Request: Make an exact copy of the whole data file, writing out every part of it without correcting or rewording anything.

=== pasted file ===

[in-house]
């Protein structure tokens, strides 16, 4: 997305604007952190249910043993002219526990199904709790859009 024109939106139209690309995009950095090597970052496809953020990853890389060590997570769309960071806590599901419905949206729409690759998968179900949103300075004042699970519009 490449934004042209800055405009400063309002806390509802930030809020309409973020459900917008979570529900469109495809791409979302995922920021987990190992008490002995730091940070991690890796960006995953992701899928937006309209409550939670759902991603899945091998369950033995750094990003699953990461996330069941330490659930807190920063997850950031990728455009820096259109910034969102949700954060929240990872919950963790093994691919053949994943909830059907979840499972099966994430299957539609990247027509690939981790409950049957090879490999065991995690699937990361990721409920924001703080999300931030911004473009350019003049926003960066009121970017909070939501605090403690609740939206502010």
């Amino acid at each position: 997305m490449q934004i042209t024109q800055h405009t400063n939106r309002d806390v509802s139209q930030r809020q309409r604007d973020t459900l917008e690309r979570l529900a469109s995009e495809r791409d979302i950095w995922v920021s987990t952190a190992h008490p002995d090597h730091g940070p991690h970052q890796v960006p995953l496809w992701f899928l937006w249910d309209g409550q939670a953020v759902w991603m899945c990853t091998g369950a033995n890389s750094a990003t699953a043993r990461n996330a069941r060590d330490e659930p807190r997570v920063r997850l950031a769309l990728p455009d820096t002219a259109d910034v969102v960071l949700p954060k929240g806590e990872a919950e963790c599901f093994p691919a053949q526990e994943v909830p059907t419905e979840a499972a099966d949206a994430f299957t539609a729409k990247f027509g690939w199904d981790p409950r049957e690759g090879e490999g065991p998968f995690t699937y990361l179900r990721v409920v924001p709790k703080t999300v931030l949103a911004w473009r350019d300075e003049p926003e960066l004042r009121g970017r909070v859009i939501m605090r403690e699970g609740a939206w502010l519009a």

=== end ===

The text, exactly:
[in-house]
């Protein structure tokens, strides 16, 4: 997305604007952190249910043993002219526990199904709790859009 024109939106139209690309995009950095090597970052496809953020990853890389060590997570769309960071806590599901419905949206729409690759998968179900949103300075004042699970519009 490449934004042209800055405009400063309002806390509802930030809020309409973020459900917008979570529900469109495809791409979302995922920021987990190992008490002995730091940070991690890796960006995953992701899928937006309209409550939670759902991603899945091998369950033995750094990003699953990461996330069941330490659930807190920063997850950031990728455009820096259109910034969102949700954060929240990872919950963790093994691919053949994943909830059907979840499972099966994430299957539609990247027509690939981790409950049957090879490999065991995690699937990361990721409920924001703080999300931030911004473009350019003049926003960066009121970017909070939501605090403690609740939206502010």
């Amino acid at each position: 997305m490449q934004i042209t024109q800055h405009t400063n939106r309002d806390v509802s139209q930030r809020q309409r604007d973020t459900l917008e690309r979570l529900a469109s995009e495809r791409d979302i950095w995922v920021s987990t952190a190992h008490p002995d090597h730091g940070p991690h970052q890796v960006p995953l496809w992701f899928l937006w249910d309209g409550q939670a953020v759902w991603m899945c990853t091998g369950a033995n890389s750094a990003t699953a043993r990461n996330a069941r060590d330490e659930p807190r997570v920063r997850l950031a769309l990728p455009d820096t002219a259109d910034v969102v960071l949700p954060k929240g806590e990872a919950e963790c599901f093994p691919a053949q526990e994943v909830p059907t419905e979840a499972a099966d949206a994430f299957t539609a729409k990247f027509g690939w199904d981790p409950r049957e690759g090879e490999g065991p998968f995690t699937y990361l179900r990721v409920v924001p709790k703080t999300v931030l949103a911004w473009r350019d300075e003049p926003e960066l004042r009121g970017r909070v859009i939501m605090r403690e699970g609740a939206w502010l519009a």